Narendra Modi should ensure Modicare achieves its objective; a demonetisation-like episode again won't be forgiven
The Modi government should pull all stops to make Ayushman Bharat a success because it is a gargantuan welfare scheme targeting the below poverty line (BPL) segment of the society
The Modi government should pull all stops to make Ayushman Bharat a success because it is a gargantuan welfare scheme targeting the below poverty line (BPL) segment of the society which hitherto has been driven to either fatalistically resigning to fate or selling their properties for expensive tertiary healthcare.
It has kindled a lot of hopes like never before for this segment, and one can expect a deluge of patients availing free medical treatment under the scheme in notified hospitals. And it is here that the Modi government must be cautious---any scheme that whips up excitement and promises salvation is bound to invite frustration if for some reason it ends up in a whimper for want of implementation and last-mile delivery either generally or in the neglected pockets of the nation.
Under section 80-IB of the Income Tax law, there was income tax exemption for five years for 100-bed hospitals in non-metropolitan cities. The Narendra Modi government must bring in immediate legislation to replicate it, this time around across the country including the metropolitan cities. Since the gold card issued under the scheme is portable across the country, there is a likelihood of poor patients flocking the urban medical centers of excellence like the Christian Medical Hospital Vellore, Apollo Hospitals and AIIMS.
In matters of health, everyone wants the best. Though emergency cases would be willy-nilly catered to by the nearest hospital, patients who can afford to wait a few days and travel would prefer the safety of hospitals of repute that unfortunately are concentrated in urban areas.
Anecdotal evidence shows most of the urban hospitals are visited mostly by patients from neighboring towns and villages where good hospitals are conspicuous by their absence.
The government must carefully calibrate the tax exemption for Ayushman hospitals. All hospitals treating patients under the scheme must be exempted from income tax for five years insofar as profits from treatment of such patients are concerned. It would call for separate accounts and audit. The ones in hinterland must get a heightened tax benefit may be for 10 years if only to stop the exodus to reputed hospitals in urban areas.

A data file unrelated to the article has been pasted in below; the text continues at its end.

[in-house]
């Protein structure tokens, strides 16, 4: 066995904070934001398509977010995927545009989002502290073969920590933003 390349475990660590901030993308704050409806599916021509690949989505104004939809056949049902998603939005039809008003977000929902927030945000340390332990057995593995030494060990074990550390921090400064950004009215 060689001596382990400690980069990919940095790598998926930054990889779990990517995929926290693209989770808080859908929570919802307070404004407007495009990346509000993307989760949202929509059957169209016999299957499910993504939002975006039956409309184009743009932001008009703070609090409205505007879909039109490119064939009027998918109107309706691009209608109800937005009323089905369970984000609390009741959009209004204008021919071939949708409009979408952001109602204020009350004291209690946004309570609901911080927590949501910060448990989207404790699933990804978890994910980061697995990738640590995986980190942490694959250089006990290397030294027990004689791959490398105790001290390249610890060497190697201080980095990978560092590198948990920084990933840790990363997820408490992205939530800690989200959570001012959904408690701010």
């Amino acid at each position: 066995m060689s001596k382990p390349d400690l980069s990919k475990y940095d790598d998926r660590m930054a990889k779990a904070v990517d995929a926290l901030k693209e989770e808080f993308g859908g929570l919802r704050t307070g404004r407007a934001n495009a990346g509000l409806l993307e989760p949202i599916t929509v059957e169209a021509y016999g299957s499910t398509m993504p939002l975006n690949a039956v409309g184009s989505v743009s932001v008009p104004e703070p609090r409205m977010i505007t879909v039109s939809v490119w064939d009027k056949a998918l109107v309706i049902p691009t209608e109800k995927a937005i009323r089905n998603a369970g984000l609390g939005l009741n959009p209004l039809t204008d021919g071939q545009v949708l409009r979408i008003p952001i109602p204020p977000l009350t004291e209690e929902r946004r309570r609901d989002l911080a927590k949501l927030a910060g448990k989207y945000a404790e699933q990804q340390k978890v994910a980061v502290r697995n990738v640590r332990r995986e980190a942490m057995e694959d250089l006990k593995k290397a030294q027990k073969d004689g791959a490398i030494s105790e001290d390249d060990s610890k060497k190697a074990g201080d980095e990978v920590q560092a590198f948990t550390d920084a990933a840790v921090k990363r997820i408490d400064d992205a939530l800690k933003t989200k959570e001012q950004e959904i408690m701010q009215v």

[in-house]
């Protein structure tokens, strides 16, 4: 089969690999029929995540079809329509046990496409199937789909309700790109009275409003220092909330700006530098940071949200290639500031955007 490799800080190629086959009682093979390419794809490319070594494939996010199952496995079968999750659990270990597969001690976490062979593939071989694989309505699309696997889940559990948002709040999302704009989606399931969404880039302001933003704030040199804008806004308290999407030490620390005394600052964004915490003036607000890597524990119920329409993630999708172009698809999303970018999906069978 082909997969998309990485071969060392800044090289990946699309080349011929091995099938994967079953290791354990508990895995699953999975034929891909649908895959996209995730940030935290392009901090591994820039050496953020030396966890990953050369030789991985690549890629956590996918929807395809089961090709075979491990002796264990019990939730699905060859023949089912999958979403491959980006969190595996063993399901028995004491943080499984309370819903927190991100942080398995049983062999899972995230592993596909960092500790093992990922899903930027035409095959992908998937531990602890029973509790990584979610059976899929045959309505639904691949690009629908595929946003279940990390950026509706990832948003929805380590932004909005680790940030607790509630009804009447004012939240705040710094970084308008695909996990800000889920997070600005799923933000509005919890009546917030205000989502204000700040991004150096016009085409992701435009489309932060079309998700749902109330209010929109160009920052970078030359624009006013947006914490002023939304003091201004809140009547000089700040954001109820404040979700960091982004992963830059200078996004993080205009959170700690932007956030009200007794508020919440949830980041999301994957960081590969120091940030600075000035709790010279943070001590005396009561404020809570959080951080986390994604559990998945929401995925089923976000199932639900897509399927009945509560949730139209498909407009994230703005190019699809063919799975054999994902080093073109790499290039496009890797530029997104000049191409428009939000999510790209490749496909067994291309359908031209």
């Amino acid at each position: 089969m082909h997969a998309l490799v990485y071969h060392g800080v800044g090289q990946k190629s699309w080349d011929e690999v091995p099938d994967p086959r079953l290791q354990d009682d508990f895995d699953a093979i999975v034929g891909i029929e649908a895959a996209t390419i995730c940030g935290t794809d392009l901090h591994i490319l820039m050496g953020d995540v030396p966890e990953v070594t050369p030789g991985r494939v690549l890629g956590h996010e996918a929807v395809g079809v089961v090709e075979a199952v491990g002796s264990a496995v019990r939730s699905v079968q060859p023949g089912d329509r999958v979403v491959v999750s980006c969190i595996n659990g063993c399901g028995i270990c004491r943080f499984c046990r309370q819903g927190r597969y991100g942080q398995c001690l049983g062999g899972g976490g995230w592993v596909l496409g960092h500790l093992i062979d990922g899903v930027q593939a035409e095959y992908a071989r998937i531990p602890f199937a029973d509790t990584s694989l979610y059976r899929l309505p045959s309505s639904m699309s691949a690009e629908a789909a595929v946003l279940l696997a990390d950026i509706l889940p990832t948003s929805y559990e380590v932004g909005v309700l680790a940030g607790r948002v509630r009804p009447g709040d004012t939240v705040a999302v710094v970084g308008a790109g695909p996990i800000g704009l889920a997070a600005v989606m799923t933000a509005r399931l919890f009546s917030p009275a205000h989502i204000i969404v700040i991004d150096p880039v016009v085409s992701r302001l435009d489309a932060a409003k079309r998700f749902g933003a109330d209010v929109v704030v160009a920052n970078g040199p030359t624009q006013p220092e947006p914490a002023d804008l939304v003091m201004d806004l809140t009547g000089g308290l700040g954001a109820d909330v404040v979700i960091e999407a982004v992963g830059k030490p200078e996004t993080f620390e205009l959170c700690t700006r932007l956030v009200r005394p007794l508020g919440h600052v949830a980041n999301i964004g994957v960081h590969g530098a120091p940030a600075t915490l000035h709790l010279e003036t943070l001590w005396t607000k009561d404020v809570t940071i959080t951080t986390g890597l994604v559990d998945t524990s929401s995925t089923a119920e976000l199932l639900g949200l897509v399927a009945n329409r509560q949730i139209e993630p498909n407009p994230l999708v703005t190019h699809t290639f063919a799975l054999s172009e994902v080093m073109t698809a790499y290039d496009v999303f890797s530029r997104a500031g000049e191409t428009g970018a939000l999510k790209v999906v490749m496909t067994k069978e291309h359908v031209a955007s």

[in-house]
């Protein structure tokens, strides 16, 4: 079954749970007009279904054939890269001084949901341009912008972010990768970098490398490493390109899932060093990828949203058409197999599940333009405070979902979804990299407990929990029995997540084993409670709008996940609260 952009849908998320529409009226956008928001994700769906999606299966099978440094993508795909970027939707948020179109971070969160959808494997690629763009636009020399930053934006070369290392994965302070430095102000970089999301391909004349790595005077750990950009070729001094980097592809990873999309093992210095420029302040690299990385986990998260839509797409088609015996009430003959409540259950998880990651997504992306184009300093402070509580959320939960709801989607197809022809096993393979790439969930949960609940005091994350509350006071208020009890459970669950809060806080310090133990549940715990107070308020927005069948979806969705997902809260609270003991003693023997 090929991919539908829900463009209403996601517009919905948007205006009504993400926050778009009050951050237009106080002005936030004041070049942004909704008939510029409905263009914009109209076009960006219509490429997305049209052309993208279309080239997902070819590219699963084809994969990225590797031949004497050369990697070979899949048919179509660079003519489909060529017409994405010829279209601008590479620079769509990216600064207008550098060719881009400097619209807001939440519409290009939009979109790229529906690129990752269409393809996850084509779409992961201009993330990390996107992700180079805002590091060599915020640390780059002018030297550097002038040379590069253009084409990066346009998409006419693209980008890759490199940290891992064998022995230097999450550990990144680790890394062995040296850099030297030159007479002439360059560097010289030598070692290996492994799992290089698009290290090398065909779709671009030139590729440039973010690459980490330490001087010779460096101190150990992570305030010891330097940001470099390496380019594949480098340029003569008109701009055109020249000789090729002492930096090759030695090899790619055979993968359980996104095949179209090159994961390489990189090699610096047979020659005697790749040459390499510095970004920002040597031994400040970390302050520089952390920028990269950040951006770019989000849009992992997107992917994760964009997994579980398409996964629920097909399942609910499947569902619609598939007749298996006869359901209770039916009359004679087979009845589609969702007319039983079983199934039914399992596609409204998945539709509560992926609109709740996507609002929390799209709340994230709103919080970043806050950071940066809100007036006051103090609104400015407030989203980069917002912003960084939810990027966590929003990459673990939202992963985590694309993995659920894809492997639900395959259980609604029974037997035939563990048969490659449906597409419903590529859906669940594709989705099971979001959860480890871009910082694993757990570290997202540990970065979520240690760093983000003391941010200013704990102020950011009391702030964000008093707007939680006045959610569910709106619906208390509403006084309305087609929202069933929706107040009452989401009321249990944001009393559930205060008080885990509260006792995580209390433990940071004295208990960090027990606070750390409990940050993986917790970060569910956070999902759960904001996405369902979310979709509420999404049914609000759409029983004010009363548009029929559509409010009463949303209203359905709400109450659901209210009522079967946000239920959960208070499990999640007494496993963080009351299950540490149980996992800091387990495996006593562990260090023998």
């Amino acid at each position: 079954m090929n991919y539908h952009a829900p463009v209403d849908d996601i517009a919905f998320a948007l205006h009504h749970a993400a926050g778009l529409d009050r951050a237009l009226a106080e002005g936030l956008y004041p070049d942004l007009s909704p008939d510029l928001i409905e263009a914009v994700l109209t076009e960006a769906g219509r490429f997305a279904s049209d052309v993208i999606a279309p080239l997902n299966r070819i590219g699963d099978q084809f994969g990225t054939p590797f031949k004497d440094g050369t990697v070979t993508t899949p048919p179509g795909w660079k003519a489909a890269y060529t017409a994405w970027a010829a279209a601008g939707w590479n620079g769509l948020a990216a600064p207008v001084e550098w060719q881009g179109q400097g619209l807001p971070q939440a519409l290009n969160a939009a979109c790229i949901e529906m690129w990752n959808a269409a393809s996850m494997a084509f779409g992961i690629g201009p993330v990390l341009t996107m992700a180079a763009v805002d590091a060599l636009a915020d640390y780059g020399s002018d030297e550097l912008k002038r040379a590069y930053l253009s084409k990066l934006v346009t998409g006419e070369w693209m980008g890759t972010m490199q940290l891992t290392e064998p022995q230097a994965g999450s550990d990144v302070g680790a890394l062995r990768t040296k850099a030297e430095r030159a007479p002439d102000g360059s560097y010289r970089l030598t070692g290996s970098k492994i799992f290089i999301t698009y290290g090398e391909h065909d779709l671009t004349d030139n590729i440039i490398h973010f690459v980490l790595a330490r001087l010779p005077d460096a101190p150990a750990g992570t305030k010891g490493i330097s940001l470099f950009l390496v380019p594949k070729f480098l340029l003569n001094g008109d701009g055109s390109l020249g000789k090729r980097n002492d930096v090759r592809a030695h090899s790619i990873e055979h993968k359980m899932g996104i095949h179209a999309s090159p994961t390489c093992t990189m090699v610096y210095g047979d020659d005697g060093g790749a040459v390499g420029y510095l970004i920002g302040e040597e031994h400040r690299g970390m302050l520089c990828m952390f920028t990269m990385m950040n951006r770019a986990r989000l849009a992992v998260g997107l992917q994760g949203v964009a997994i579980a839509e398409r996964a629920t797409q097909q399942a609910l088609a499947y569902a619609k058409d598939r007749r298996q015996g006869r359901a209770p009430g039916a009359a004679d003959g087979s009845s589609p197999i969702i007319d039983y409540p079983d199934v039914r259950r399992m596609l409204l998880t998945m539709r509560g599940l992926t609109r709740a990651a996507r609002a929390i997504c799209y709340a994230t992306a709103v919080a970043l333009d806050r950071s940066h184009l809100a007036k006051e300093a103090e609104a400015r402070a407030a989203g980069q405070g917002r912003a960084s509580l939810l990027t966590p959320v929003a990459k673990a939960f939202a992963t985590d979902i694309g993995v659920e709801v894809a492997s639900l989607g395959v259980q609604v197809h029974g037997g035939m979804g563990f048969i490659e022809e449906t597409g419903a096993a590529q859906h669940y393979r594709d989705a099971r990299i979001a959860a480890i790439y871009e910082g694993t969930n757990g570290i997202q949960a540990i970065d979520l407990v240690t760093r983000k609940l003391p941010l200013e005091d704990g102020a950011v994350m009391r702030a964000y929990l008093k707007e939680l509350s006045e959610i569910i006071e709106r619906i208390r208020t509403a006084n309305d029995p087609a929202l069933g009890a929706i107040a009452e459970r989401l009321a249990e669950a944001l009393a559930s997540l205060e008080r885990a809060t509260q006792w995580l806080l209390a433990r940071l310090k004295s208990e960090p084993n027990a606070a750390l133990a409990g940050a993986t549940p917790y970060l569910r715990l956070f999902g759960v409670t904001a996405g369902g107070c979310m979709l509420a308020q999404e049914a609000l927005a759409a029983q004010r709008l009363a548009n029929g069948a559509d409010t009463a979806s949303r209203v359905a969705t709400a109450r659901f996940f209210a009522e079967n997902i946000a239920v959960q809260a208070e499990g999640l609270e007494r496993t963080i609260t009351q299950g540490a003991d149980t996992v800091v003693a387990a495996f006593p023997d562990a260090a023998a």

The reason why people flock to reputed hospitals is the fear of charlatan doctors and hospitals, especially in the hinterlands. The government has an unenviable task of keeping them at bay. Indeed, the medical and paramedical industry has got a fillip with the launch of Ayushman Bharat, and one can expect charlatans to jump into the fray with added vigor. It is not only the patient who is turned away who gets sour and riled but also the patient who has been done in by medical negligence.
Apart from the hospitals, contributors to healthcare must also be given tax breaks. The central government, as well as state governments must set up Ayushman welfare trusts so that donations to it is 100 percent tax deductible. Such donations must also make the grade on the CSR (corporate social responsibility) touchstone. Every company is expected to spend 2 percent of its profits on CSR.
There can be no better cause than providing Medicare to the poor. Indeed, the government would need all public contributions to make the Ayushman initiative a success. Insurers pull up their socks from experience. Initially, they might have agreed for a small premium of around Rs 1,000 per patient but if the experience reveals that this is unviable, the government will not be able to sustain their interest unless the premium is increased.
It is the election year in which the Ayushman Bharat scheme has been rolled out. In the short time between its rollout and the elections, if there are large scale snafus or botched up cases, it might boomerang on the Modi government. The poor took the slings and arrows of demonetisation in their strides but they might not be as tolerant if the promised salvation from physical suffering turns out to be illusory or deficient.
(The author is a senior columnist and tweets @smurlidharan)
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